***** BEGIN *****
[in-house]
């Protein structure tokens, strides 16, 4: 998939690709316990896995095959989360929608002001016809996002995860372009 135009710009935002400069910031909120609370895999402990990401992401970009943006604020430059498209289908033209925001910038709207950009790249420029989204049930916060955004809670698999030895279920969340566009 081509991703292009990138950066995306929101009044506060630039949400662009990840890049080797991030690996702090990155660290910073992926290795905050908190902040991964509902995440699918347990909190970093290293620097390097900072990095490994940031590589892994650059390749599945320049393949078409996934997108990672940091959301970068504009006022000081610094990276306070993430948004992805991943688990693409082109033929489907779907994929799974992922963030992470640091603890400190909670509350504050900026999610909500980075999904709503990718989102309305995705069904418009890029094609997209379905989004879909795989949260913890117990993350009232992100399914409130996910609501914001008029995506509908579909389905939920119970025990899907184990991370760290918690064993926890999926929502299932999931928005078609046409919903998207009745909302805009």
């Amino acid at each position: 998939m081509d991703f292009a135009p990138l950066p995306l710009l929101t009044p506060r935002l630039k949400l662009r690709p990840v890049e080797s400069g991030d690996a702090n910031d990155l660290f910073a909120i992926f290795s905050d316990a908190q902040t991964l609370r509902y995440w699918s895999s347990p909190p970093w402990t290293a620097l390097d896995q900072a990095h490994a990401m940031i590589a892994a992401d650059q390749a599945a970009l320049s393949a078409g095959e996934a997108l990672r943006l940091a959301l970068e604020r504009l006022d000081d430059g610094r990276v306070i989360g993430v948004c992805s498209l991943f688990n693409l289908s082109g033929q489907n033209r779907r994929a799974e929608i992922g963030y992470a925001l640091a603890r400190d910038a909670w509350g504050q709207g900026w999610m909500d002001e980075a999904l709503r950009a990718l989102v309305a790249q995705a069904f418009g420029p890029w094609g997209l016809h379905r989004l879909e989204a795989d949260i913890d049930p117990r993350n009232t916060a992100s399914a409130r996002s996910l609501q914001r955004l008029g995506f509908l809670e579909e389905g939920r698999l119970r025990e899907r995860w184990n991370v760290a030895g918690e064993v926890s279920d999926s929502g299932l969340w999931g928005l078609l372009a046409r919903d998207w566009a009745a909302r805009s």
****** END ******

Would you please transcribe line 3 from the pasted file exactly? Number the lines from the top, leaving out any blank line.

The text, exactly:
């Amino acid at each position: 998939m081509d991703f292009a135009p990138l950066p995306l710009l929101t009044p506060r935002l630039k949400l662009r690709p990840v890049e080797s400069g991030d690996a702090n910031d990155l660290f910073a909120i992926f290795s905050d316990a908190q902040t991964l609370r509902y995440w699918s895999s347990p909190p970093w402990t290293a620097l390097d896995q900072a990095h490994a990401m940031i590589a892994a992401d650059q390749a599945a970009l320049s393949a078409g095959e996934a997108l990672r943006l940091a959301l970068e604020r504009l006022d000081d430059g610094r990276v306070i989360g993430v948004c992805s498209l991943f688990n693409l289908s082109g033929q489907n033209r779907r994929a799974e929608i992922g963030y992470a925001l640091a603890r400190d910038a909670w509350g504050q709207g900026w999610m909500d002001e980075a999904l709503r950009a990718l989102v309305a790249q995705a069904f418009g420029p890029w094609g997209l016809h379905r989004l879909e989204a795989d949260i913890d049930p117990r993350n009232t916060a992100s399914a409130r996002s996910l609501q914001r955004l008029g995506f509908l809670e579909e389905g939920r698999l119970r025990e899907r995860w184990n991370v760290a030895g918690e064993v926890s279920d999926s929502g299932l969340w999931g928005l078609l372009a046409r919903d998207w566009a009745a909302r805009s």